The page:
"You're not enjoying fasting, are you?" Mark asked.
"Its quality suffering" I said, unable to offer a relaxed smile.
By 6pm, my hunger subsided and I felt better.
The frequency of my urination increased and it became clearer.
I slept fine.

I was satisfied with the books I received from the library. The Prince by Machiavelli, The Trial and Death of Socrates by Plato, and I Ching.
April Fools' Day 04

Being fairly new to this game, Mark is stuck at the unable-to-eat-the-jail-food stage. Never in trouble before, he was arrested three months ago for conspiracy to commit murder. Since then, he has shed thirty pounds and no longer resembles his booking photo. If it wasn't for the Cheez-Its, chips, granola bars and mixed nuts available from the store, he would be skeletal.

The prisoners call their meals chow. Chow is served twice daily. Breakfast is delivered around 8:30 in what we call a "Ladmo bag." It includes six slices of stale white bread. The mould on the bread comes in a range of beautiful colours, and most of us just scrape it off because we are starving all of the time. Raw breakfast meat, usually green bologna. Rotten grapefruits or oranges collected from rat-infested neighbourhoods during clean-up campaigns/publicity stunts for Sheriff Joe Arpaio who runs this jail. Slices of cheese that melt into oil if you don't eat them immediately. A half pint of fat-free milk.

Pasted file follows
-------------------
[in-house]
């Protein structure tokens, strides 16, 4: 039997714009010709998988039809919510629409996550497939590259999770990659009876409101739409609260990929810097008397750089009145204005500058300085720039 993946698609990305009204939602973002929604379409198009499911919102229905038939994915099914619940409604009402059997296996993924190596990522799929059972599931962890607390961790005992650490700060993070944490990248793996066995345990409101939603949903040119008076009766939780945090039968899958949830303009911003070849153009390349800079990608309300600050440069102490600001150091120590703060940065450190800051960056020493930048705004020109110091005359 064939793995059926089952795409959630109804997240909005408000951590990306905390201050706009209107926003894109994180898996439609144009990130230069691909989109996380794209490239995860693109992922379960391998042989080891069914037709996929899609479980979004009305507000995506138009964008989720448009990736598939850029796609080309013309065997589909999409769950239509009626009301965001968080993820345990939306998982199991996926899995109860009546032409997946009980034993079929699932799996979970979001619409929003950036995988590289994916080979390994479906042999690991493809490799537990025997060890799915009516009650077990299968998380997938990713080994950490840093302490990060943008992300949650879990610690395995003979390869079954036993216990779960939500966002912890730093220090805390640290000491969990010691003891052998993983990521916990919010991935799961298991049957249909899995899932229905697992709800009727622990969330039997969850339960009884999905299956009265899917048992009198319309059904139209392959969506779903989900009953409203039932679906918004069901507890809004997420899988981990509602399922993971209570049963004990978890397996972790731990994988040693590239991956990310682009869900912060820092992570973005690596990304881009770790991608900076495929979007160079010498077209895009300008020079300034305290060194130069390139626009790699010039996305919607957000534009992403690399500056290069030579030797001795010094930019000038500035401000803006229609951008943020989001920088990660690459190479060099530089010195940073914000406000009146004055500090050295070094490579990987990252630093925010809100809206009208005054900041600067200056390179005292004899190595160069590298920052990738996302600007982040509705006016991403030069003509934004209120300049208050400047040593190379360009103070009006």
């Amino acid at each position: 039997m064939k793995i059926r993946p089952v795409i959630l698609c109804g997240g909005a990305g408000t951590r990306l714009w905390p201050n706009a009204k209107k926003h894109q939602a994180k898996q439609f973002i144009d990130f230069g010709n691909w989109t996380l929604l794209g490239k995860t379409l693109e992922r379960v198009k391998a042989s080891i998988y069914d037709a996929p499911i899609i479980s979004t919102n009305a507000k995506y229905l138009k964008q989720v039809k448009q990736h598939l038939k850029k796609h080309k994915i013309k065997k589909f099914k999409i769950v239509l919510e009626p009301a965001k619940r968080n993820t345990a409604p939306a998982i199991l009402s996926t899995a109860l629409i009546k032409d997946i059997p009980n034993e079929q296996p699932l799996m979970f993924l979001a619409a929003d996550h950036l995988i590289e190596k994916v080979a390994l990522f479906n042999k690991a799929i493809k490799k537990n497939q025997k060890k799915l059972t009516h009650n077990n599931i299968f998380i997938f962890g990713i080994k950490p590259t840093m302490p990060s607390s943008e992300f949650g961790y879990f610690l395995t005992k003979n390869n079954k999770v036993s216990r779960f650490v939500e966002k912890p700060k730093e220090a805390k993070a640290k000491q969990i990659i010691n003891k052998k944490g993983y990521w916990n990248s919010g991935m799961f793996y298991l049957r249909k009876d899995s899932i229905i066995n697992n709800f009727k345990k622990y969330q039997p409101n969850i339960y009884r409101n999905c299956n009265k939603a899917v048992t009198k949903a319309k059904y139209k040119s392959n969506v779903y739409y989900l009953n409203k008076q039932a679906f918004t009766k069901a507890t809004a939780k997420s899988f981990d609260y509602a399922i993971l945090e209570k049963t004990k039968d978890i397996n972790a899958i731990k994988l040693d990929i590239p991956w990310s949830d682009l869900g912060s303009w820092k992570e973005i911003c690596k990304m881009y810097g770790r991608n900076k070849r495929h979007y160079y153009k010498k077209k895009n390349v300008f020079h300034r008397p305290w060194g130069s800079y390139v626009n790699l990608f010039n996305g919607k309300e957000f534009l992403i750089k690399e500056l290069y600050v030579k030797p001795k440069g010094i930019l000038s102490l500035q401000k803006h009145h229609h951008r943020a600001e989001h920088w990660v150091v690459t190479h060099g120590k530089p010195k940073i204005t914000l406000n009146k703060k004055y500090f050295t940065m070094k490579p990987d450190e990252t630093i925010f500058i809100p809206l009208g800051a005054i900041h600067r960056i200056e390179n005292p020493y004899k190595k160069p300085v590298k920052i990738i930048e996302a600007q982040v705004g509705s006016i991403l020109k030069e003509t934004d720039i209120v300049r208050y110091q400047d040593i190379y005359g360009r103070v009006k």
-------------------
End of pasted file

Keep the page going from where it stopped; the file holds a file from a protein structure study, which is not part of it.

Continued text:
The warm meal in the evening is cold by the time it gets here. We call it “red death.” It’s a mystery-meat slop that looks like carroty blood mixed with vomit. It comes on boiled potatoes – often just a mound of potato peel encrusted with rot and hairs. At Towers jail in 2002, dead rats were sometimes served in the red death. The vegetable is the same every day for months on end – the worst being the leathery eggplant. The salad is stale, as is the bread. Sometimes the mould on the bread comes in fantastic colours, and looks like works of art.

Being a yoga-practising vegetarian, I receive peanut butter and veggie burgers instead of meat. The peanut butter often has the foul taste of burnt peanuts, and the veggie burgers are as hard as discuses.

This week, more of my neighbours became ill due to the heat. On Sunday morning, a diabetic collapsed and was stretchered from the pod. As temperatures rose, so did the tempers of the inmates and guards. Two fights broke out as a result of guards shoving inmates.
Library books are delivered next week. As some of my neighbours can't read, I've purchased their allowances - three books each, payable in cookies upon delivery. An Inmate Request Form only allows topics of interest to be selected, so I requested philosophy. I am hoping for a repeat of last month's success when I received a Gandhi biography, Plato's Republic and the third volume of Winston Churchill’s The Second World War, which includes the ferocious North African desert battles, in which my Grenadier Guardsman grandfather sustained life-threatening shrapnel injuries fighting the Nazis to preserve our freedom.